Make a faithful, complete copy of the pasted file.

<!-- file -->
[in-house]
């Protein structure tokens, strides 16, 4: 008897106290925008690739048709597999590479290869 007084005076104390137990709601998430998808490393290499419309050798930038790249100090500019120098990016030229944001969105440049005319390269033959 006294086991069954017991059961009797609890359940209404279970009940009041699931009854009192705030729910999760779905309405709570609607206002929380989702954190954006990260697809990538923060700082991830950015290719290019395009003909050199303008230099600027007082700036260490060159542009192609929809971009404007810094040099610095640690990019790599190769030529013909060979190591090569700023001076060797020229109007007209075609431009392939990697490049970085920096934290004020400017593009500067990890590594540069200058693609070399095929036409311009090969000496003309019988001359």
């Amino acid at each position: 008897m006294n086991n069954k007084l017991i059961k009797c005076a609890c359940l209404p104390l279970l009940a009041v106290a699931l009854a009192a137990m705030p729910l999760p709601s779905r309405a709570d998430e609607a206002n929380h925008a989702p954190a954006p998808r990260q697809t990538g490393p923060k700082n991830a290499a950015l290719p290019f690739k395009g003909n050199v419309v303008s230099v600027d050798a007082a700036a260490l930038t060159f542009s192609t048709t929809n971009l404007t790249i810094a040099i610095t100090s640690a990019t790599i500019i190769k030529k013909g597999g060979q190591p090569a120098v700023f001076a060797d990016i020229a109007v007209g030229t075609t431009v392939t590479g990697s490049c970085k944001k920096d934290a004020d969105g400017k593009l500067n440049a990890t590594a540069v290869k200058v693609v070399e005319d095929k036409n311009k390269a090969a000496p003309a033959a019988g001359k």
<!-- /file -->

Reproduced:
[in-house]
């Protein structure tokens, strides 16, 4: 008897106290925008690739048709597999590479290869 007084005076104390137990709601998430998808490393290499419309050798930038790249100090500019120098990016030229944001969105440049005319390269033959 006294086991069954017991059961009797609890359940209404279970009940009041699931009854009192705030729910999760779905309405709570609607206002929380989702954190954006990260697809990538923060700082991830950015290719290019395009003909050199303008230099600027007082700036260490060159542009192609929809971009404007810094040099610095640690990019790599190769030529013909060979190591090569700023001076060797020229109007007209075609431009392939990697490049970085920096934290004020400017593009500067990890590594540069200058693609070399095929036409311009090969000496003309019988001359």
């Amino acid at each position: 008897m006294n086991n069954k007084l017991i059961k009797c005076a609890c359940l209404p104390l279970l009940a009041v106290a699931l009854a009192a137990m705030p729910l999760p709601s779905r309405a709570d998430e609607a206002n929380h925008a989702p954190a954006p998808r990260q697809t990538g490393p923060k700082n991830a290499a950015l290719p290019f690739k395009g003909n050199v419309v303008s230099v600027d050798a007082a700036a260490l930038t060159f542009s192609t048709t929809n971009l404007t790249i810094a040099i610095t100090s640690a990019t790599i500019i190769k030529k013909g597999g060979q190591p090569a120098v700023f001076a060797d990016i020229a109007v007209g030229t075609t431009v392939t590479g990697s490049c970085k944001k920096d934290a004020d969105g400017k593009l500067n440049a990890t590594a540069v290869k200058v693609v070399e005319d095929k036409n311009k390269a090969a000496p003309a033959a019988g001359k």